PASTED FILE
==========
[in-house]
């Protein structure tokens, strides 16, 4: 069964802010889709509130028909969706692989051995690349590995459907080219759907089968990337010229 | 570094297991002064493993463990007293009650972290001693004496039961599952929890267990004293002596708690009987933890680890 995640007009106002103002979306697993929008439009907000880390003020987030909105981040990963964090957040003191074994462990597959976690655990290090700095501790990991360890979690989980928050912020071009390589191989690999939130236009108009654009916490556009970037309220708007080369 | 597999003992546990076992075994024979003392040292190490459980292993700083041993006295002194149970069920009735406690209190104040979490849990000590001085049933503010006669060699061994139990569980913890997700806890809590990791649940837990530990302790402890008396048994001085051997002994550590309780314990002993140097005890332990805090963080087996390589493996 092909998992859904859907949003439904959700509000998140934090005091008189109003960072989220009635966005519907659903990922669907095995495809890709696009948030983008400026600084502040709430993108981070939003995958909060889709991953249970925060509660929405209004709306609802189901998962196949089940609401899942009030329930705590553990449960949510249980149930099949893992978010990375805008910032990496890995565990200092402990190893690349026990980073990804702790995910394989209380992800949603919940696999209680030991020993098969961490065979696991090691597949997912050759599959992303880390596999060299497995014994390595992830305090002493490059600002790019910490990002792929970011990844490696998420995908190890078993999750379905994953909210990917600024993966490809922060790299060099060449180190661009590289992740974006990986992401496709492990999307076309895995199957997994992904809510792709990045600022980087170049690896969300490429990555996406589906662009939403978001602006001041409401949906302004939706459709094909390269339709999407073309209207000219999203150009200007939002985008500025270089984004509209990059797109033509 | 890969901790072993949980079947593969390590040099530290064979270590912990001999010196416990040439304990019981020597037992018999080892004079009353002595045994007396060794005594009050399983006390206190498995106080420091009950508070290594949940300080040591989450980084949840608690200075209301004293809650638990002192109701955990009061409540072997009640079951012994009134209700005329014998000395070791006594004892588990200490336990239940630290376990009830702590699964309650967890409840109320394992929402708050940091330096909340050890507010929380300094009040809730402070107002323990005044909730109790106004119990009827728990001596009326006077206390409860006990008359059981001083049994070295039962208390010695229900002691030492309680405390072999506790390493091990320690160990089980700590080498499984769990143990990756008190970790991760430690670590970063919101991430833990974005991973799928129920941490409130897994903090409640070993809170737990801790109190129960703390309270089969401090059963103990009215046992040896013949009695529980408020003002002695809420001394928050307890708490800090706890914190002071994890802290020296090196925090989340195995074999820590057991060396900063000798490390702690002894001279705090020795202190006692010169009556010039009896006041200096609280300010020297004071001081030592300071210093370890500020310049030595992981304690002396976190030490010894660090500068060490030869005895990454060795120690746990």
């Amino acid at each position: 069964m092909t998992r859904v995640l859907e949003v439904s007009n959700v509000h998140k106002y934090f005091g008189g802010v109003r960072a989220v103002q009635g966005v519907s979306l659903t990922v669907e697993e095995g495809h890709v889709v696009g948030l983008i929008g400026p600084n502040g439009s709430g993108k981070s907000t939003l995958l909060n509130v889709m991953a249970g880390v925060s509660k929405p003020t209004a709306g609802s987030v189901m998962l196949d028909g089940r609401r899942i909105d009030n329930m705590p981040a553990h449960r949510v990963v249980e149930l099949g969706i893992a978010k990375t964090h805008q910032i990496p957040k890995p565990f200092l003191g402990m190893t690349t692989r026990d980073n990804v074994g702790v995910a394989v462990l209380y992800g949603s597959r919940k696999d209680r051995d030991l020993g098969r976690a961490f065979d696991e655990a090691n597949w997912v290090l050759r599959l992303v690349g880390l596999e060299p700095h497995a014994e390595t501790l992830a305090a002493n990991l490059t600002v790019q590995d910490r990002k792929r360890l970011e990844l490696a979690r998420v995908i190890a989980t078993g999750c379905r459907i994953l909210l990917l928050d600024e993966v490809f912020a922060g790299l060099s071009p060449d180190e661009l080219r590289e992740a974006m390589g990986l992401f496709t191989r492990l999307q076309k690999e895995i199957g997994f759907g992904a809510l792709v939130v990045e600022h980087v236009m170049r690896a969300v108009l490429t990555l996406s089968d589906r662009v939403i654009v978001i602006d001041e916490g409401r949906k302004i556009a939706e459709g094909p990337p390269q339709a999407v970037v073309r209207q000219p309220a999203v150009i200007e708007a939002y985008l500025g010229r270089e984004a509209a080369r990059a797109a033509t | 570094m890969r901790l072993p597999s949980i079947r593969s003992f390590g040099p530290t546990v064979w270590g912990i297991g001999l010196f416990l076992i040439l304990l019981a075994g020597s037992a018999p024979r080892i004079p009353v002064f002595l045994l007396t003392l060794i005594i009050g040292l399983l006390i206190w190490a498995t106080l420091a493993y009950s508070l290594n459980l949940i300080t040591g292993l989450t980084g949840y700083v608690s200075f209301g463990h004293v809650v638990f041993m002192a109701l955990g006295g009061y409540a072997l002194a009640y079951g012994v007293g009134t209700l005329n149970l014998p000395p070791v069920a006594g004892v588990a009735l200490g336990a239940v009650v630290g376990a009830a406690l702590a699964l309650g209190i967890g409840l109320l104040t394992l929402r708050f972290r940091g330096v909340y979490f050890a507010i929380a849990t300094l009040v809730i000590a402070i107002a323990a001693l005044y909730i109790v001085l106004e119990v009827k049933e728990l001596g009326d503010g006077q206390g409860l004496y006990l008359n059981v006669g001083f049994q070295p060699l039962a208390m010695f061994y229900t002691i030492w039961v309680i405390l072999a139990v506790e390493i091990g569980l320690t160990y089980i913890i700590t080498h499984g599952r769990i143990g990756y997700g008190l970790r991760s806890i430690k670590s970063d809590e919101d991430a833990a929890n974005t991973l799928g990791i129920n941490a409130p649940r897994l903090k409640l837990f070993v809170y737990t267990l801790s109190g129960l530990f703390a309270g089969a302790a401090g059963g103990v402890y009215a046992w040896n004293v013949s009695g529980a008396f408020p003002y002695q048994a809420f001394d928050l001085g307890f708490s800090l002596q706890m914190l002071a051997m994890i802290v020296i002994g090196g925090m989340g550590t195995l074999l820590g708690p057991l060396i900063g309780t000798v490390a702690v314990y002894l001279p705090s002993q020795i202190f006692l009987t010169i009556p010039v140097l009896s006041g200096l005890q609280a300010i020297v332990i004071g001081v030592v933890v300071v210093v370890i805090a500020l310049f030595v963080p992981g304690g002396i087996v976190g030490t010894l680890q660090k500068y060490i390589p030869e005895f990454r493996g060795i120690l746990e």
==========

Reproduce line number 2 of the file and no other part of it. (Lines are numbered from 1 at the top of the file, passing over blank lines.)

């Protein structure tokens, strides 16, 4: 069964802010889709509130028909969706692989051995690349590995459907080219759907089968990337010229 | 570094297991002064493993463990007293009650972290001693004496039961599952929890267990004293002596708690009987933890680890 995640007009106002103002979306697993929008439009907000880390003020987030909105981040990963964090957040003191074994462990597959976690655990290090700095501790990991360890979690989980928050912020071009390589191989690999939130236009108009654009916490556009970037309220708007080369 | 597999003992546990076992075994024979003392040292190490459980292993700083041993006295002194149970069920009735406690209190104040979490849990000590001085049933503010006669060699061994139990569980913890997700806890809590990791649940837990530990302790402890008396048994001085051997002994550590309780314990002993140097005890332990805090963080087996390589493996 092909998992859904859907949003439904959700509000998140934090005091008189109003960072989220009635966005519907659903990922669907095995495809890709696009948030983008400026600084502040709430993108981070939003995958909060889709991953249970925060509660929405209004709306609802189901998962196949089940609401899942009030329930705590553990449960949510249980149930099949893992978010990375805008910032990496890995565990200092402990190893690349026990980073990804702790995910394989209380992800949603919940696999209680030991020993098969961490065979696991090691597949997912050759599959992303880390596999060299497995014994390595992830305090002493490059600002790019910490990002792929970011990844490696998420995908190890078993999750379905994953909210990917600024993966490809922060790299060099060449180190661009590289992740974006990986992401496709492990999307076309895995199957997994992904809510792709990045600022980087170049690896969300490429990555996406589906662009939403978001602006001041409401949906302004939706459709094909390269339709999407073309209207000219999203150009200007939002985008500025270089984004509209990059797109033509 | 890969901790072993949980079947593969390590040099530290064979270590912990001999010196416990040439304990019981020597037992018999080892004079009353002595045994007396060794005594009050399983006390206190498995106080420091009950508070290594949940300080040591989450980084949840608690200075209301004293809650638990002192109701955990009061409540072997009640079951012994009134209700005329014998000395070791006594004892588990200490336990239940630290376990009830702590699964309650967890409840109320394992929402708050940091330096909340050890507010929380300094009040809730402070107002323990005044909730109790106004119990009827728990001596009326006077206390409860006990008359059981001083049994070295039962208390010695229900002691030492309680405390072999506790390493091990320690160990089980700590080498499984769990143990990756008190970790991760430690670590970063919101991430833990974005991973799928129920941490409130897994903090409640070993809170737990801790109190129960703390309270089969401090059963103990009215046992040896013949009695529980408020003002002695809420001394928050307890708490800090706890914190002071994890802290020296090196925090989340195995074999820590057991060396900063000798490390702690002894001279705090020795202190006692010169009556010039009896006041200096609280300010020297004071001081030592300071210093370890500020310049030595992981304690002396976190030490010894660090500068060490030869005895990454060795120690746990």